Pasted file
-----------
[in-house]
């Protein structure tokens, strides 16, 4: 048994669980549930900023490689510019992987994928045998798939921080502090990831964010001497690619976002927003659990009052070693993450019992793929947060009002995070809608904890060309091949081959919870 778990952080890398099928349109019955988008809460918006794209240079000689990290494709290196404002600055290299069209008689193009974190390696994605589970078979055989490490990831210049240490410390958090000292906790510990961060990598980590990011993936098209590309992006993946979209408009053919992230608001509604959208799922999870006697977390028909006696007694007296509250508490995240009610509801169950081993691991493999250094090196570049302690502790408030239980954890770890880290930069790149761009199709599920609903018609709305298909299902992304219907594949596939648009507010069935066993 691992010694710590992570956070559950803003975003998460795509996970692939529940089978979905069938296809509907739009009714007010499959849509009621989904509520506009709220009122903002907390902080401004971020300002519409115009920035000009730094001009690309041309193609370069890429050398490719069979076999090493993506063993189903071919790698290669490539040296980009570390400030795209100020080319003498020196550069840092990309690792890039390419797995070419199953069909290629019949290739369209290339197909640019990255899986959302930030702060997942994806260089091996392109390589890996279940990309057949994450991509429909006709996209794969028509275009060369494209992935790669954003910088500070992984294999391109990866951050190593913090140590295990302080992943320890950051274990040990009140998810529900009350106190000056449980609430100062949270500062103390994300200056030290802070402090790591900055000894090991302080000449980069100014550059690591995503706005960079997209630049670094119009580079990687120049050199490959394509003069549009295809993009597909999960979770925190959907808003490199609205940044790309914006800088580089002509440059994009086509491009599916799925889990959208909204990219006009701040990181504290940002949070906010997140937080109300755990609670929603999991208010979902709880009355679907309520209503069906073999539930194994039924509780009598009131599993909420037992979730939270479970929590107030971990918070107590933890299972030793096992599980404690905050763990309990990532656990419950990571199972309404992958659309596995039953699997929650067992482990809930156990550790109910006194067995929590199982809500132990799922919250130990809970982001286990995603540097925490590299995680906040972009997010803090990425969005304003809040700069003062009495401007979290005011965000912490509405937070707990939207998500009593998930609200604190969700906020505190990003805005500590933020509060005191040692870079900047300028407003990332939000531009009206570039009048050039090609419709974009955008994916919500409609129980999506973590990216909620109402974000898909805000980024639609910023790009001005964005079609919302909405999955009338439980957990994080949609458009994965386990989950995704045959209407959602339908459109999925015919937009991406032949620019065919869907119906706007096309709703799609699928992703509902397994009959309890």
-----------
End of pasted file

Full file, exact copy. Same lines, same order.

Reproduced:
[in-house]
């Protein structure tokens, strides 16, 4: 048994669980549930900023490689510019992987994928045998798939921080502090990831964010001497690619976002927003659990009052070693993450019992793929947060009002995070809608904890060309091949081959919870 778990952080890398099928349109019955988008809460918006794209240079000689990290494709290196404002600055290299069209008689193009974190390696994605589970078979055989490490990831210049240490410390958090000292906790510990961060990598980590990011993936098209590309992006993946979209408009053919992230608001509604959208799922999870006697977390028909006696007694007296509250508490995240009610509801169950081993691991493999250094090196570049302690502790408030239980954890770890880290930069790149761009199709599920609903018609709305298909299902992304219907594949596939648009507010069935066993 691992010694710590992570956070559950803003975003998460795509996970692939529940089978979905069938296809509907739009009714007010499959849509009621989904509520506009709220009122903002907390902080401004971020300002519409115009920035000009730094001009690309041309193609370069890429050398490719069979076999090493993506063993189903071919790698290669490539040296980009570390400030795209100020080319003498020196550069840092990309690792890039390419797995070419199953069909290629019949290739369209290339197909640019990255899986959302930030702060997942994806260089091996392109390589890996279940990309057949994450991509429909006709996209794969028509275009060369494209992935790669954003910088500070992984294999391109990866951050190593913090140590295990302080992943320890950051274990040990009140998810529900009350106190000056449980609430100062949270500062103390994300200056030290802070402090790591900055000894090991302080000449980069100014550059690591995503706005960079997209630049670094119009580079990687120049050199490959394509003069549009295809993009597909999960979770925190959907808003490199609205940044790309914006800088580089002509440059994009086509491009599916799925889990959208909204990219006009701040990181504290940002949070906010997140937080109300755990609670929603999991208010979902709880009355679907309520209503069906073999539930194994039924509780009598009131599993909420037992979730939270479970929590107030971990918070107590933890299972030793096992599980404690905050763990309990990532656990419950990571199972309404992958659309596995039953699997929650067992482990809930156990550790109910006194067995929590199982809500132990799922919250130990809970982001286990995603540097925490590299995680906040972009997010803090990425969005304003809040700069003062009495401007979290005011965000912490509405937070707990939207998500009593998930609200604190969700906020505190990003805005500590933020509060005191040692870079900047300028407003990332939000531009009206570039009048050039090609419709974009955008994916919500409609129980999506973590990216909620109402974000898909805000980024639609910023790009001005964005079609919302909405999955009338439980957990994080949609458009994965386990989950995704045959209407959602339908459109999925015919937009991406032949620019065919869907119906706007096309709703799609699928992703509902397994009959309890």